Hard skills you can develop as an au pair (whether it’s through school, life experience or immersion in American life) include:

 

  • Typing
  • Writing
  • Math
  • Reading Comprehension
  • Software Programs
  • Social Media Literacy
  • Foreign Languages
  • Photography
  • Computer Sciences

 

Soft skills you can develop as an au pair (through day-to-day responsibilities with your host children, working with your host parents to complete tasks or being independent in a new country and new culture) include:

 

  • Communication
  • Problem-Solving/Analytical Ability
  • Teamwork and Collaboration
  • Organization
  • Professionalism
  • Relationship-Building
  • Leadership
  • Adaptability
  • Maturity

 

Interviewing for your Next Job

 

When it comes to in-person interviews, people can understandably get a little nervous. But with the right tools and language, you can impress interviewers with your au pair experience! Sometimes, it’s just about framing your experience in the right light.

 

So, imagine you sit down for a job interview that you are really excited about, and they ask you this question: “So, you were an au pair in the USA? What did you do?”

 

There are a few different ways you could answer this. But the key is, in your answer, to highlight the hard and soft skills you’ve gained as an au pair! An example of a bad response would be: “I babysat for an American family and traveled for a year. I also took some classes.” That answer doesn’t get to the heart of what you did as an au pair—or what you learned!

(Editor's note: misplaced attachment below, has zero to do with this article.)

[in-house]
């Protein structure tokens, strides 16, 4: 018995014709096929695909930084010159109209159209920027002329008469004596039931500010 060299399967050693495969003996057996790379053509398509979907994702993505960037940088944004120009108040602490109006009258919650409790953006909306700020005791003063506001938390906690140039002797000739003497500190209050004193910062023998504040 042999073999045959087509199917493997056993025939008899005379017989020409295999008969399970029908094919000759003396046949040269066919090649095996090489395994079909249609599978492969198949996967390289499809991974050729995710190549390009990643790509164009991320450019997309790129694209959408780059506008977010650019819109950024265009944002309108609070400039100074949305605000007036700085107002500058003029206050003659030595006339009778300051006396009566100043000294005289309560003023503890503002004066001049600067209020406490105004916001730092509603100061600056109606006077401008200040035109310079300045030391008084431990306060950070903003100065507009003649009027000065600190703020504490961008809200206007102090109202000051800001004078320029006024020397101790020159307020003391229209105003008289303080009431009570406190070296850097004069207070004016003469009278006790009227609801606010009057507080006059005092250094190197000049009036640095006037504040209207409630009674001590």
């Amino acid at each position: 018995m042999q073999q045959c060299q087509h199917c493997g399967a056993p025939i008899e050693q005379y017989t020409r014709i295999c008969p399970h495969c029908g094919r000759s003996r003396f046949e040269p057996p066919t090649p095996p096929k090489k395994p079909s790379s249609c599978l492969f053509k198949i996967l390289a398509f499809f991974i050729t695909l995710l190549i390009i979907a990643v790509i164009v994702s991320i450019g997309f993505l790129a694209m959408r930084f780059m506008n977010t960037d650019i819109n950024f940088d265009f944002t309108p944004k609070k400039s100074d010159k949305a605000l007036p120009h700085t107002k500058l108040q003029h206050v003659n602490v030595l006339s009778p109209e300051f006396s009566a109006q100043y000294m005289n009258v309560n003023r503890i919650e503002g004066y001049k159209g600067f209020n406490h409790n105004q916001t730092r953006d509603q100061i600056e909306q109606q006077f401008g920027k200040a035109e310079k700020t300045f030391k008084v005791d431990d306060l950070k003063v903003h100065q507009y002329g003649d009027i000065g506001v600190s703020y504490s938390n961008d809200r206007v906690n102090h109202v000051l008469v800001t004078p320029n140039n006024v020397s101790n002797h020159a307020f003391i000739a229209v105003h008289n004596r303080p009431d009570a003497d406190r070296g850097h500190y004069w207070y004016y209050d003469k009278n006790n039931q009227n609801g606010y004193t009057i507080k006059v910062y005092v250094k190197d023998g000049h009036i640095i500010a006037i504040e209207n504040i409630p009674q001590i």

So instead, answer with something like this: “I gained international work experience and improved my English fluency.” A statement like this shows that you were adaptable, mature and independent. Let’s look at some more bad reponses vs. good responses to that first question.

 

Question: “So, you were an au pair in the USA? What did you do?”

 

Bad response: “I mostly watched my host kids during the week and hung out with my friends on the weekend.” Why is this a bad response? Because it’s too passive, and not at all descriptive!

 

Good response: “I became an effective communicator and learned how to get along with different types of people.” This is a great response because it highlights communication skills and your talents at relationship-building.

 

Let’s try one more set of examples …

 

Question: “So, you were an au pair in the USA? What did you do?”

 

Bad response: “Well, uhhhh, I did a lot of things. It was a cool experience! Lots of fun.” This response won’t tell the interviewer anything about your au pair year—and you’ll come off as uncaring or apathetic.

 

Good response: “Taking care of four young children taught me how to manage my time, adapt to changes, and take charge.” This is a response that employers will love! Why? Because it shows you’re capable of time-management, adaptability and leadership.

 

As you can see, words matter. Both in an interview, and on your CV! They help shape the narrative of your au pair experience for potential employers, and paint the picture of what it meant for you to be in the USA, out of your comfort zone, learning every day.

Cultural Care Au Pair
Cultural Care Au Pair

Cultural Care Au Pair here! We believe that cultural exchange makes the world a better place – and so we’ve made it our life’s mission to help au pairs have enriching experiences in the USA. When we’re not helping au pairs travel, learn and grow in America, we’re probably eating candy from around the world and drinking copious amounts of coffee.